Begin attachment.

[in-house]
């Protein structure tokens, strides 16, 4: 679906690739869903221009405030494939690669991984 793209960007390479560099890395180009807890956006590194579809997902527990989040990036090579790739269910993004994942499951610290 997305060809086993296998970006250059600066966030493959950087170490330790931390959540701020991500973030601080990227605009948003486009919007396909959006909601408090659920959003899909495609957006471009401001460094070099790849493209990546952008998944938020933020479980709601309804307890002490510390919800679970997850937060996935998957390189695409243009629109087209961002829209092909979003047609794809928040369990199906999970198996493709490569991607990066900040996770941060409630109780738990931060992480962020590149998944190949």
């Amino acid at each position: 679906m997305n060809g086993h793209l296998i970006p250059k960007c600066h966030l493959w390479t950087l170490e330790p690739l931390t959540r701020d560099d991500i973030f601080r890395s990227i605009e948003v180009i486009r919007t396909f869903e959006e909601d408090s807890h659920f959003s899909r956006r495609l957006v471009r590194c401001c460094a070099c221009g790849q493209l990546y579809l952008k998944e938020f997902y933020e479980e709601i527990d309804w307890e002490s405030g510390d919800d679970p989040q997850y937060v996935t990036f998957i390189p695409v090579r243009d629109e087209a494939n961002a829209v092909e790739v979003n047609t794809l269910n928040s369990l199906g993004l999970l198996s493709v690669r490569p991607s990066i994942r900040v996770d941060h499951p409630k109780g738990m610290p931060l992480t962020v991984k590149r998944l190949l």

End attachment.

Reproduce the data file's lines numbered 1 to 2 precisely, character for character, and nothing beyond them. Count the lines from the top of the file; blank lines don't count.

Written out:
[in-house]
């Protein structure tokens, strides 16, 4: 679906690739869903221009405030494939690669991984 793209960007390479560099890395180009807890956006590194579809997902527990989040990036090579790739269910993004994942499951610290 997305060809086993296998970006250059600066966030493959950087170490330790931390959540701020991500973030601080990227605009948003486009919007396909959006909601408090659920959003899909495609957006471009401001460094070099790849493209990546952008998944938020933020479980709601309804307890002490510390919800679970997850937060996935998957390189695409243009629109087209961002829209092909979003047609794809928040369990199906999970198996493709490569991607990066900040996770941060409630109780738990931060992480962020590149998944190949």